Don’t use lamb colostrum supplements as a replacement, farmers warned

Lamb colostrum supplements are not an adequate substitute for ewe colostrum, a Cambridge study has found, despite the fact many farmers use them as a replacement.

Researchers from the University of Cambridge’s Department of Veterinary Medicine found none of 10 supplement products tested contained concentrations of immunoglobulin G (IgG) approaching the 50g/litre (g/L) typically seen in normal ewe colostrum.

Lambs are dependent on colostrum to obtain protective antibodies such as IgG, as the structure of ruminant placenta means no passive transfer of immunity occurs in the uterus.

The Department of Veterinary Medicine team found, however, that none of the tested supplements used alone at recommended volumes would provide more than about 3g of IgG/feed.

“I think they [farmers] are buying a pig in a poke,” lead researcher Murray Corke told Farmers Weekly.

See also: Vet advice for selecting approapriate supplements

“They’re meant as a supplement, but some farmers use them as a replacement,” said Dr Corke. “If the lamb hasn’t enough colostrum from the dam, these colostrum supplements aren’t going to make a great deal of difference, because levels of IgG in colostrum supplements are significantly lower than in ewe colostrum.”

Colostrum and IgG

  • Cells take IgG from maternal plasma and secrete it into colostrum during the last days of pregnancy.
  • An average ewe will produce about two litres of colostrum in the first 18 hours post-partum.
  • The IgG content of colostrum varies between breeds of sheep. For example, Scottish Blackface ewes have been found to have lower IgG colostrum than Suffolk ewes.
  • Lambs receiving a lower quantity and quality of colostrum are at increased risk of bacterial gut infections.

Dr Corke believes there is a place for these products, but that every effort should be made to ensure an adequate intake of colostrum before reaching for a supplement.

“I’m not saying they’re not useful,” he said, “but farmers often use them as a quick and easy solution to the problem, rather than harvesting colostrum from sheep with single lambs.

“And like a lot of quick fixes, it’s not going to do the job properly.”

And if ewe colostrum is not available, goat or cow colostrum – ideally harvested from animals on the same farm – is the next best option, he said.

“Goat colostrum should be as good as sheep colostrum,” he said. “We know cow colostrum varies in quality, particularly with dairy cow colostrum, so it would need to be checked to see if it is useful.”

Virtually no immunity

The trial, which was funded by colostrum supplement supplier Agri-Lloyd, also found there were distinct differences in quality between different brands.

Results showed:

  • Per feed, Vetplus Lambaid contains more IgG than any of the colostrum supplements tested, at an average of about 3g/150ml.
  • Per litre, Downland Lamb Force was found to contain the highest levels of IgG, followed by Vetplus Lambaid, Farmsense Ovicol and Agri-Lloyd Surestart.

In addition, a clinical trial of one supplement, VetPlus Lambaid, using newborn twin Lleyn lambs “found no significant benefit of using the supplement in lambs that were not colostrum deprived”.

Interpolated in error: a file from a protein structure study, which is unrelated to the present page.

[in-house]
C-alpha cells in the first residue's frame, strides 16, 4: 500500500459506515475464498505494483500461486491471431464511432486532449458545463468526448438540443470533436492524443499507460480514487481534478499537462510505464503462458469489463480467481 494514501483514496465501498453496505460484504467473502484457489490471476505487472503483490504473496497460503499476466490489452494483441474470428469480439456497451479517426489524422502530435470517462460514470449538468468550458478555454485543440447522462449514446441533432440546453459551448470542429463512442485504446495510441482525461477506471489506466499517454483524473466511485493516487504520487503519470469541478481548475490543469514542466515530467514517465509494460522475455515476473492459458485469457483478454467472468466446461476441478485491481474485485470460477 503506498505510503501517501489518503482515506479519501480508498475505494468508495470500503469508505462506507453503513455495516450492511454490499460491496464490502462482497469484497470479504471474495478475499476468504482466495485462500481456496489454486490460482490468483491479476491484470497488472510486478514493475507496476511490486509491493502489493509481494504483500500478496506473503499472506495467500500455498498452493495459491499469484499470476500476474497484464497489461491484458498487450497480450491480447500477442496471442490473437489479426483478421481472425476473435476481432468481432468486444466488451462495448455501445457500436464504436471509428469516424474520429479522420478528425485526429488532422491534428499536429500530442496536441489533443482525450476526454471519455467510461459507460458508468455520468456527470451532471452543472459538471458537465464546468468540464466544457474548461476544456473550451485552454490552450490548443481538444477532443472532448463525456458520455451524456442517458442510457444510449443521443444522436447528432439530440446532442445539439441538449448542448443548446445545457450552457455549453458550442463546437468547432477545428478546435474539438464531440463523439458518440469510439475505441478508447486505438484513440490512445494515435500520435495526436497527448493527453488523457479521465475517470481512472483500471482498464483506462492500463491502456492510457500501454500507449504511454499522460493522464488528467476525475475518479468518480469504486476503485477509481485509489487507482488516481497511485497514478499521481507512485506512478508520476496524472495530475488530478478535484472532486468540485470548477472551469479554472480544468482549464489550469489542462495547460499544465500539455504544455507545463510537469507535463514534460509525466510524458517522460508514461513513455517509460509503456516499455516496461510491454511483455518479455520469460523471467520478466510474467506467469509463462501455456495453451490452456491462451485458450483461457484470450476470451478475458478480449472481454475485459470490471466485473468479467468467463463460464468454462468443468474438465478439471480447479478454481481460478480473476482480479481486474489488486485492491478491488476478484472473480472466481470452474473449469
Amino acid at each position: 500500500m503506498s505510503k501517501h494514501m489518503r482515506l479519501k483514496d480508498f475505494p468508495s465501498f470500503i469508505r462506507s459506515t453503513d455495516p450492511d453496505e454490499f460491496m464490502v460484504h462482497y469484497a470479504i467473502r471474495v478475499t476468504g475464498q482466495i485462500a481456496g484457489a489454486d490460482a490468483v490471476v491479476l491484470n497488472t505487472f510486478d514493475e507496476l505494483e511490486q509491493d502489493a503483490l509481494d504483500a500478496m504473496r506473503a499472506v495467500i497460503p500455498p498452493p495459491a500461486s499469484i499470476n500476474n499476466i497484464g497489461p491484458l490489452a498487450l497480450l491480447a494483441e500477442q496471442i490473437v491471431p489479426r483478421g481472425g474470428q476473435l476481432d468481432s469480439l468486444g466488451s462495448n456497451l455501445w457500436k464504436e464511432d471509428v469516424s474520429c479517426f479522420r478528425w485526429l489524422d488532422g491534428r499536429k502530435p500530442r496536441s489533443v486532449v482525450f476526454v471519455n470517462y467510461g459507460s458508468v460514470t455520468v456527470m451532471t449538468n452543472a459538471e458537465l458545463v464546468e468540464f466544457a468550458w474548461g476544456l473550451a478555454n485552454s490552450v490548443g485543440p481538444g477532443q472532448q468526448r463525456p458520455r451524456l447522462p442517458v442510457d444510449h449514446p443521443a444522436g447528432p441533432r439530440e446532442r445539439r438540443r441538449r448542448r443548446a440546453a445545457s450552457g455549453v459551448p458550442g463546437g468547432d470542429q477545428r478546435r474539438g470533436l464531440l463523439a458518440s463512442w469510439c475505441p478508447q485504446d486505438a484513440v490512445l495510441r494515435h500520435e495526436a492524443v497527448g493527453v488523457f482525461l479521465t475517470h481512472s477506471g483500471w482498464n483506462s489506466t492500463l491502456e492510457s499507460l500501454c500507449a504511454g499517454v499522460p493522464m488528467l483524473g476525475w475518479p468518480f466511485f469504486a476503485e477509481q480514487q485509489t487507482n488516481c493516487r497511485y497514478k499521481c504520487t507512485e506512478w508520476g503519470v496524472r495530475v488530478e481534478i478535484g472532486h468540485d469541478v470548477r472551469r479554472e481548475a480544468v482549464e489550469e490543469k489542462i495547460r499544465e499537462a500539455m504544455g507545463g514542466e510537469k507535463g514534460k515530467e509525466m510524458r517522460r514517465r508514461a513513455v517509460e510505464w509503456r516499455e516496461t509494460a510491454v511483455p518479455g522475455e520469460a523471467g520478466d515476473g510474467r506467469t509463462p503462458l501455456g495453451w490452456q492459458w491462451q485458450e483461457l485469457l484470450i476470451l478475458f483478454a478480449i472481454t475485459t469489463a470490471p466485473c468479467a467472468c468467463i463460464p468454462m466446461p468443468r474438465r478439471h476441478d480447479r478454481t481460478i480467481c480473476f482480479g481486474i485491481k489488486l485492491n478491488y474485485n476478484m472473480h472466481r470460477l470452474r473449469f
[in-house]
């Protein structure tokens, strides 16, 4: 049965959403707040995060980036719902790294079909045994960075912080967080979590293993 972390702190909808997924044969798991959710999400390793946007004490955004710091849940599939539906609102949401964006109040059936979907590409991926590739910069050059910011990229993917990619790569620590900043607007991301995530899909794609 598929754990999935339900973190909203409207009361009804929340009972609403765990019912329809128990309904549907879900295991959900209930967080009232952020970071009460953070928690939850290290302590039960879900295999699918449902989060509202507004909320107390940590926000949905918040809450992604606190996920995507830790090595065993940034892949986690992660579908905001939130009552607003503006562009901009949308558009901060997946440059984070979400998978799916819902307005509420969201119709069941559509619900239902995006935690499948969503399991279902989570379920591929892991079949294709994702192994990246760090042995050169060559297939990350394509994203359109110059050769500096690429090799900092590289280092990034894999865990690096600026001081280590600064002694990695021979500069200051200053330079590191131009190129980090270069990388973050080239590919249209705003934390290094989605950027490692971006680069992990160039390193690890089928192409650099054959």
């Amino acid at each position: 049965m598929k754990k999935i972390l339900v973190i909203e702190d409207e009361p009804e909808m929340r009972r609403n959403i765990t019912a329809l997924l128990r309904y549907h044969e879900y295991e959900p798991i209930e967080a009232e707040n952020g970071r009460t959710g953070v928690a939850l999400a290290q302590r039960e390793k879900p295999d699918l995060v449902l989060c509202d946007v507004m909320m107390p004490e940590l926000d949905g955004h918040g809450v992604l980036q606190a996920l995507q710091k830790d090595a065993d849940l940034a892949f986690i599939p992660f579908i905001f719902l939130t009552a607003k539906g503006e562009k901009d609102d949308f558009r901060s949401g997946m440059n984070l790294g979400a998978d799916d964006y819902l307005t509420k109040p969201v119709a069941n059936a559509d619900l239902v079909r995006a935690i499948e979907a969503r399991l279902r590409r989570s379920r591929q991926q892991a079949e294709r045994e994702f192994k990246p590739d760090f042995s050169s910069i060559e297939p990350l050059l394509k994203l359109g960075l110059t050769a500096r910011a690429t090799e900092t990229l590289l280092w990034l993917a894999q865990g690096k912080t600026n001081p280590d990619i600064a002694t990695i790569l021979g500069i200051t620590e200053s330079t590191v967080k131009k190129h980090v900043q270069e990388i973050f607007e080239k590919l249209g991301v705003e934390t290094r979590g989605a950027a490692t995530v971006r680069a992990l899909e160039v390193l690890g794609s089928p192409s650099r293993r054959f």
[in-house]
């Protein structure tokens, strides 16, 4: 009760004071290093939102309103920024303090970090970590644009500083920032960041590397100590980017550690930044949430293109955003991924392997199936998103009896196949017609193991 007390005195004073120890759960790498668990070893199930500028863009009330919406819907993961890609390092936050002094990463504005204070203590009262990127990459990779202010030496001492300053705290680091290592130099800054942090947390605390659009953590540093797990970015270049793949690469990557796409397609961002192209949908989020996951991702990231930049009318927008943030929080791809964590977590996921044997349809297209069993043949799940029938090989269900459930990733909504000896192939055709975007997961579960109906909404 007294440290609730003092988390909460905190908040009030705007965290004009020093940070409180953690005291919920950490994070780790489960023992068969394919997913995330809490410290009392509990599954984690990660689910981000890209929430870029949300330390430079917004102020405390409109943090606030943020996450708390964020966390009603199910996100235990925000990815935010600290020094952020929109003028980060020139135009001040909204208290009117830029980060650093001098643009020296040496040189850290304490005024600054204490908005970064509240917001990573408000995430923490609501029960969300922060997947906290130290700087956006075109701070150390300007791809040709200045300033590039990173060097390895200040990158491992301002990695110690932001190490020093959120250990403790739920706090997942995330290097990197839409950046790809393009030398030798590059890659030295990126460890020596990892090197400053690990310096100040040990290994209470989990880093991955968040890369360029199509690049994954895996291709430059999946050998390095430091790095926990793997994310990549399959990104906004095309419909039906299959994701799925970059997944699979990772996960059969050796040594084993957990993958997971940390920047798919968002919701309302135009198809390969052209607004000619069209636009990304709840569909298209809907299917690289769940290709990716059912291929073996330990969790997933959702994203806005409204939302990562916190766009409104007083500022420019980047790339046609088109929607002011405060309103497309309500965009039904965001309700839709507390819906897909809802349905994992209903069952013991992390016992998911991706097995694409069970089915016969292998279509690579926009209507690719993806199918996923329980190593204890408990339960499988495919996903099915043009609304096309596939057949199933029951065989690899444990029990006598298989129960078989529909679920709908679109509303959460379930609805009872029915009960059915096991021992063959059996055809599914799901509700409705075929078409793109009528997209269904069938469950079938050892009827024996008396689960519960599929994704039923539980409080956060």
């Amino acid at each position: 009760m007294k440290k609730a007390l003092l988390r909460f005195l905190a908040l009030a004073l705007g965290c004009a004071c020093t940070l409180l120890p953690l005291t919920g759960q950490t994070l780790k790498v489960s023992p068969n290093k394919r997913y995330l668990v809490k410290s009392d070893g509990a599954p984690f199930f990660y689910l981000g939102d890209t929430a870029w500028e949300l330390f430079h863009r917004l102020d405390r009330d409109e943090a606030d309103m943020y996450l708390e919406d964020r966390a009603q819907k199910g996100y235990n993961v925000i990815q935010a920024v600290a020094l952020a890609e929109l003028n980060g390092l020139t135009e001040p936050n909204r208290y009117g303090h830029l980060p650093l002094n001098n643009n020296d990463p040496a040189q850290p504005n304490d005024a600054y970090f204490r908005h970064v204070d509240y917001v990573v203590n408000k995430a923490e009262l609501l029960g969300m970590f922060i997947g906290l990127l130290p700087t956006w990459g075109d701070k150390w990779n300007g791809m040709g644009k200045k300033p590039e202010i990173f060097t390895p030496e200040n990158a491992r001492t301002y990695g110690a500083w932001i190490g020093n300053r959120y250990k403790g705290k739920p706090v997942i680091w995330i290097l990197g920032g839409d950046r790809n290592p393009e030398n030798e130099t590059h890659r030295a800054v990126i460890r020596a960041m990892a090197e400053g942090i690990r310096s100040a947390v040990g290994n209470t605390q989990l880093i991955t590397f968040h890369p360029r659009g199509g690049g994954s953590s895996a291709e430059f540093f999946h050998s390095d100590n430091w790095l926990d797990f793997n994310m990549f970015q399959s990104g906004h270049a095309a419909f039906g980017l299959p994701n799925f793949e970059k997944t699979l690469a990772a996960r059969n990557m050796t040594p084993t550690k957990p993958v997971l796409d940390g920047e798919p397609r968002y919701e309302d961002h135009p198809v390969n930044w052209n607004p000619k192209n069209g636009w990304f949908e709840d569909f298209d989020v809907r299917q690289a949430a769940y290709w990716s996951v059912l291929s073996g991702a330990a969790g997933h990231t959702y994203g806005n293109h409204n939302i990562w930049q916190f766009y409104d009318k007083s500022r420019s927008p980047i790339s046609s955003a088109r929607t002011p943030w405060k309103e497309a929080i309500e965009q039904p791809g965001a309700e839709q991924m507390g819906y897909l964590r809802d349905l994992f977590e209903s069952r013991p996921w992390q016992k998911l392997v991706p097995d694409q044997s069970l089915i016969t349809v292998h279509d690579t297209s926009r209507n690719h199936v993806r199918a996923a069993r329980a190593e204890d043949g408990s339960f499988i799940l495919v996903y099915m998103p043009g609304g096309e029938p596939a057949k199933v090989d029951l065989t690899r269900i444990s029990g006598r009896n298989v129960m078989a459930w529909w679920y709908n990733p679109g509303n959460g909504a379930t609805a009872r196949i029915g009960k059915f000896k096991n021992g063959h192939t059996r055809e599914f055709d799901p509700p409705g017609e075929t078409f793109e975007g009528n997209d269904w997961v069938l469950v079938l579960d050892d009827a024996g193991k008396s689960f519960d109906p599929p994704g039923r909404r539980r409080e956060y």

Fiona Lovatt, sheep veterinary consultant and founder of Flock Health, said topping up the colostrum intake of well-nourished lambs with supplements could in fact be detrimental.

“There could be a disadvantage as the supplement dilutes the mother’s colostrum, may depress the lamb’s appetite and discourage sucking naturally and the unnecessary use of a stomach tube could increase the risk of disease,” she said.

“Farmers are faced with a very difficult decision in terms of purchasing colostral substitutes,” Dr Lovatt added.

“We know there is no real substitute for the colostrum from the ewe, but for some lambs – when the mother is sick or dead or for some triplets – we need to be realistic and have back-ups available,” she said.

Options to consider before supplements, according to Fiona Lovatt

  • Every lamb needs 100ml/kg of ewe colostrum in the first four hours of life, and a total of 200ml/kg before the end of its first day.
  • Colostrum from a freshly lambed ewe is definitely the best and it can be really useful to harvest spare colostrum from ewes with singles or those that lose their lambs.
  • The IgG levels in actual ewe colostrum are more than twice the levels of even the best powdered versions, so harvested ewe colostrum should be treated like liquid gold.
  • Use spotlessly clean containers and keep in the fridge for up to a week or freeze in small portions. Gently defrost for use, don’t be tempted to zap it in a microwave as this will damage the IgG.
  • Sheep colostrum is superior to both goat and particularly to cow in terms of protein and energy levels, but it is possible to use either species as a substitute where necessary. Ideally it should be from animals on the same farm and those vaccinated with standard clostridial vaccine.
  • Due to the lower levels of energy an extra 30% of cow colostrum should be given to get the same energy levels.